My employer seems to have made a mistake when totalling the income tax on my 22-23 payslips and ultimately my P60 - I have found the month where this occurred, where the year to date tax column was not updated by the full amount of tax paid that month - this was then carried forward onto every subsequent month and onto my P60 at the end of the year. Now HMRC are asking me to pay this discrepancy.

I initially asked my employer if they could resolve the issue but they said I needed to contact HMRC. HMRC have told me it's up to my employer. Who's right and is there something I can say to them e.g. a form I need to ask for, that will send them in the right direction to helping me?

  • Do you self-assess or not? Also, get yourself an online tax account if you don't already have one, it should have a full set of records of the monthly income/tax/NI details from your employer - you can check that against what you think happened. Sep 29, 2023 at 23:28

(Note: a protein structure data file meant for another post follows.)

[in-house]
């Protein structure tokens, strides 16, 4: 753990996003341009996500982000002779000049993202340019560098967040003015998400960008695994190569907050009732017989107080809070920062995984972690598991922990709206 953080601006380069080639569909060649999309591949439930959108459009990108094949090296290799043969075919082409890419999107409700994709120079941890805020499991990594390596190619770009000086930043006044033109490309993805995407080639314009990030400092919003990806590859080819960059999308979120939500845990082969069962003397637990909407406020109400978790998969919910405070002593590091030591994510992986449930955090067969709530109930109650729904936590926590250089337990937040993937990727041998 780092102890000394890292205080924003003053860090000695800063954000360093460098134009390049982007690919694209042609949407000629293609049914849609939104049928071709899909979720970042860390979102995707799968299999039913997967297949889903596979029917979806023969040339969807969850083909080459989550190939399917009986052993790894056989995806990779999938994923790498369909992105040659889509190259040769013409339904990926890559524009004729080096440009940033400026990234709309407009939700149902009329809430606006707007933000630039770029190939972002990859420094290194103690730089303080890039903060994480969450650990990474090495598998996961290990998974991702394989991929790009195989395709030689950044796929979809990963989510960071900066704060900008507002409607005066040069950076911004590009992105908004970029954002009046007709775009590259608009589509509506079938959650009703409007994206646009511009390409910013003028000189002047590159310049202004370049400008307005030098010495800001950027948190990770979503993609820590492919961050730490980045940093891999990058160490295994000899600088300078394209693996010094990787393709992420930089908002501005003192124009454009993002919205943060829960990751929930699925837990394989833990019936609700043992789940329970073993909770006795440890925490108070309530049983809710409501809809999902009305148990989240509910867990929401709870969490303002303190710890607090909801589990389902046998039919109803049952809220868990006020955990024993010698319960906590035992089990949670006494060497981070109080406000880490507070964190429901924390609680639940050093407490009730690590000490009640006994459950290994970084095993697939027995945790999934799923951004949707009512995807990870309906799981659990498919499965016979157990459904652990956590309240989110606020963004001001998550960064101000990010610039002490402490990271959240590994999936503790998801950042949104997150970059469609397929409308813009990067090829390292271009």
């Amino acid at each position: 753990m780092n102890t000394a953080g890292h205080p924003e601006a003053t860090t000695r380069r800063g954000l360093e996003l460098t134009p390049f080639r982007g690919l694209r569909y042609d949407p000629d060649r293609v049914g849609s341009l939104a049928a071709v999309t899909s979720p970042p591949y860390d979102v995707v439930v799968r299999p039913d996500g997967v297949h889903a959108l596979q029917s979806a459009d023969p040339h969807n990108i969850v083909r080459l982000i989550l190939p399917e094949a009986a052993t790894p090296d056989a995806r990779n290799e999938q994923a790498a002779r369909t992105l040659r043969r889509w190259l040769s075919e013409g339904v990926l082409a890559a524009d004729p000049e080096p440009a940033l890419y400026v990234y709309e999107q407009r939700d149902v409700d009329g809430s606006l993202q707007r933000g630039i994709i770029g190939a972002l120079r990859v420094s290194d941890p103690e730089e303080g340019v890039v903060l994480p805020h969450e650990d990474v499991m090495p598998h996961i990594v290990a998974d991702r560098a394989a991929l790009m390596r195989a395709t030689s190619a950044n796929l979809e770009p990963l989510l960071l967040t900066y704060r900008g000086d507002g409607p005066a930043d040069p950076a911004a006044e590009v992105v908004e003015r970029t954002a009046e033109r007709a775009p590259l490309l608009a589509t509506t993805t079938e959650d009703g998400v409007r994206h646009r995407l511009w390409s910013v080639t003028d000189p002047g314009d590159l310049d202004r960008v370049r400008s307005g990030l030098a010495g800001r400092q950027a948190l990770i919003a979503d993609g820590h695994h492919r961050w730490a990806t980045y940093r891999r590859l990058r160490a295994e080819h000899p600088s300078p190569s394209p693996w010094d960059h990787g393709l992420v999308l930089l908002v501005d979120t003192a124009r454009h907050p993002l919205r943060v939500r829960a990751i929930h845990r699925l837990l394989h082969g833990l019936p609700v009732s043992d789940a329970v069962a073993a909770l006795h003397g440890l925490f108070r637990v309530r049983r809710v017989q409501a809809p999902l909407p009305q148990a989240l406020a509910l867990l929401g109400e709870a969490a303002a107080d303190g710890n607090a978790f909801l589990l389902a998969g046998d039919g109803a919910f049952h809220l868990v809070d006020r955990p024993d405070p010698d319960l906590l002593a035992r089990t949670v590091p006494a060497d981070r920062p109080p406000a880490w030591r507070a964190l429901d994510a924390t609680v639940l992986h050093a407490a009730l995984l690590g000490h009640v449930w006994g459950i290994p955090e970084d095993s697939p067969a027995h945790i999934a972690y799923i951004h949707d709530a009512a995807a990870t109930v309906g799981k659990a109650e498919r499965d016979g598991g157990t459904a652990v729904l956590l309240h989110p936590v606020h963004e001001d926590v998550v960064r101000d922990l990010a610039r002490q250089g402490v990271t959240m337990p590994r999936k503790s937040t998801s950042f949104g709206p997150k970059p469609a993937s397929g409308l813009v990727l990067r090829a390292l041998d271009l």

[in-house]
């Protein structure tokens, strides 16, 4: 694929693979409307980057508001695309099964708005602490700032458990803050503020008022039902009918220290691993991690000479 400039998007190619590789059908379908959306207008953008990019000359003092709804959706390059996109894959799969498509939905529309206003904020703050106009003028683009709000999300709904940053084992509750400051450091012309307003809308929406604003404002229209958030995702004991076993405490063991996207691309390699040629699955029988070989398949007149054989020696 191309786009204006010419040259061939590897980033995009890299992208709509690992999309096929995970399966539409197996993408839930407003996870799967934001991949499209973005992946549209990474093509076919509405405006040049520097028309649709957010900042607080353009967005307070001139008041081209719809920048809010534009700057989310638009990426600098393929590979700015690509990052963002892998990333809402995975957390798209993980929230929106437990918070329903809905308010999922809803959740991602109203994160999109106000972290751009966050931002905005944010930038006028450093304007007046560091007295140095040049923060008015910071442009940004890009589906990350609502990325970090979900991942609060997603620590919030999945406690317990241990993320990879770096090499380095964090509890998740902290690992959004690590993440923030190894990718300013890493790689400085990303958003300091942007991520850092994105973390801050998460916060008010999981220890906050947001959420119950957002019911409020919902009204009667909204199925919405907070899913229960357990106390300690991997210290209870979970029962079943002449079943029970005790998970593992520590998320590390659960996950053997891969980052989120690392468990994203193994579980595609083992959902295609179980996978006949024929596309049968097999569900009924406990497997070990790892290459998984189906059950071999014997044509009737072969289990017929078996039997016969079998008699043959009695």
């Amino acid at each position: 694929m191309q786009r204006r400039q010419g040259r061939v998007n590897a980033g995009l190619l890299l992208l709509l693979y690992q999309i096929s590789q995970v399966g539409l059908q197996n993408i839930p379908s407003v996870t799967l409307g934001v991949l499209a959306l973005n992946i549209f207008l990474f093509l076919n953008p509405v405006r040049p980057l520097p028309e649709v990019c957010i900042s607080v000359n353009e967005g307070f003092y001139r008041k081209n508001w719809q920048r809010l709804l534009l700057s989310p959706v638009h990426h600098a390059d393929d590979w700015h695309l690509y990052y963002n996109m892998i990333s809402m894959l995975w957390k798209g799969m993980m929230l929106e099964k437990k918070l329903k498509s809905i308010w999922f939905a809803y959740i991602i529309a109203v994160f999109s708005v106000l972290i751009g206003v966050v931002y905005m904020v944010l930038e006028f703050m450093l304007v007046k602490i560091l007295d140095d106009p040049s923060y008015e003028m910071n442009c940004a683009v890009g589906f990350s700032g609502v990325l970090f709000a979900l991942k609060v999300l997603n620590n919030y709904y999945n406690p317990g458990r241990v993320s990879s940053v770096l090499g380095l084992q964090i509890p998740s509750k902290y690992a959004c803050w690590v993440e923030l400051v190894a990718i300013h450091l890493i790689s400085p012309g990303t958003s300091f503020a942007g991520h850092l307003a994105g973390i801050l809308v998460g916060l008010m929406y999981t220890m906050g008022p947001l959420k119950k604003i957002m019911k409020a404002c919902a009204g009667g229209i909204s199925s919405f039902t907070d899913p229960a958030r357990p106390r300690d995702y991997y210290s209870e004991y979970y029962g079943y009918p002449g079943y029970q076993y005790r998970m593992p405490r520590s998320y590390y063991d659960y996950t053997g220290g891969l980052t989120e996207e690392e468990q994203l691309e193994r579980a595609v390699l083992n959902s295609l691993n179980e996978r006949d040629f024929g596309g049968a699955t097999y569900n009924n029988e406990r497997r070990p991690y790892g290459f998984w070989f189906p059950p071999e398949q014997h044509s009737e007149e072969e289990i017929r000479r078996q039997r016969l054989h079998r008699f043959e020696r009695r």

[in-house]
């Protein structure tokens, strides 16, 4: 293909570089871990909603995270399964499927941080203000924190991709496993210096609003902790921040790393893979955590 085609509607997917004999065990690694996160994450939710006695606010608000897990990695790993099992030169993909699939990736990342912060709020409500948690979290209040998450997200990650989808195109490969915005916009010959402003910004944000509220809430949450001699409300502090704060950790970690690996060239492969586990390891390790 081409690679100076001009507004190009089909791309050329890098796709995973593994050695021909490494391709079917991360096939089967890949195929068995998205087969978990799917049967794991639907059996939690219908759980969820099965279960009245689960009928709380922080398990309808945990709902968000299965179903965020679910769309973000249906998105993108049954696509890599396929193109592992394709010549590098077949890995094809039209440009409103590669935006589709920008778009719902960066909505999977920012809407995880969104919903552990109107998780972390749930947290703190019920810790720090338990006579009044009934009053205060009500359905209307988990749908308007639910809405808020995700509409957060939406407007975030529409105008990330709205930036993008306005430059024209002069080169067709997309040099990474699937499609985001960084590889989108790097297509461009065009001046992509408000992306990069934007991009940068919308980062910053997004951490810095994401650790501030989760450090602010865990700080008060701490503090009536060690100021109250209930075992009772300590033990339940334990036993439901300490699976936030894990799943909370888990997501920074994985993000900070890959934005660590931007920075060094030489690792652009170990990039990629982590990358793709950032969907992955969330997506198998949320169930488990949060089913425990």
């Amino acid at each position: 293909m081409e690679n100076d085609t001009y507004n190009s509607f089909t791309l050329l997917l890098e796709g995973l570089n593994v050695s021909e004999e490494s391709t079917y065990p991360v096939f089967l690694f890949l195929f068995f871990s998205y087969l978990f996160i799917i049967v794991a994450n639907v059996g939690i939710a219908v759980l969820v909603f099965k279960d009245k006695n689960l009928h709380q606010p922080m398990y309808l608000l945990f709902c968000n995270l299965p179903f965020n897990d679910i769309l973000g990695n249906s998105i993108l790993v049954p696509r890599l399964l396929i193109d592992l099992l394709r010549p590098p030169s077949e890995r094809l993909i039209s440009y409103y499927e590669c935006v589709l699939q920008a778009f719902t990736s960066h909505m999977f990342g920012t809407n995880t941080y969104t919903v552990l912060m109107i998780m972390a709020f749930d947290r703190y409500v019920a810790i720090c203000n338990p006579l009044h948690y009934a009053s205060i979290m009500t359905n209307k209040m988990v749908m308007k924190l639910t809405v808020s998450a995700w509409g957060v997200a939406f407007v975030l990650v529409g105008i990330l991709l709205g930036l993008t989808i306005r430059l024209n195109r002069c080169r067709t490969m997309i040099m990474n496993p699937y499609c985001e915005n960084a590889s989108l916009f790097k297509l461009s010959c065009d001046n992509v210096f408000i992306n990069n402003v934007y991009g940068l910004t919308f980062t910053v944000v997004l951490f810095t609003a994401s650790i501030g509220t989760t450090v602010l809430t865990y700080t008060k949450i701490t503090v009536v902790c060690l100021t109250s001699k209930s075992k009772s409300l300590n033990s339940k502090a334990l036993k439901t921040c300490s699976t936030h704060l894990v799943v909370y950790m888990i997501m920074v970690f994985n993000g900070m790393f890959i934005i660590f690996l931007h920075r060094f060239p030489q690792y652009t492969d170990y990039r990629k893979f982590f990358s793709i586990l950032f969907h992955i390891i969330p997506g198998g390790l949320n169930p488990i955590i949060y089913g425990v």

2 Answers 2


I think the employer is in the best position to help. They certainly can fix it, they just need to issue a replacement P60.

You could also push HMRC more. If you self-assess, you could just enter the correct figures on your tax return and include a note in the section at the end about what happened. If you don't self-assess, then try posting HMRC a copy of all your payslips and ask them to fix your tax calculation. If you are correct, they should have records showing they received the right amounts from your employer.


Your employer should pay your salary minus PAYE to you, and PAYE to HMRC. If they calculate PAYE too high / too low, then they should pay less money / more money to you, and more money / less money to HMRC. So you do your tax return, and you HMRC pays you the tax that was overpaid, or asks you for the tax that wasn't paid, which is inconvenient but you don't actually make money.

HOWEVER if the company paid you the right amount, and paid too little to HMRC, then the company needs to fix that. Because if you fix the mistake and pay HMRC, then you lose money.

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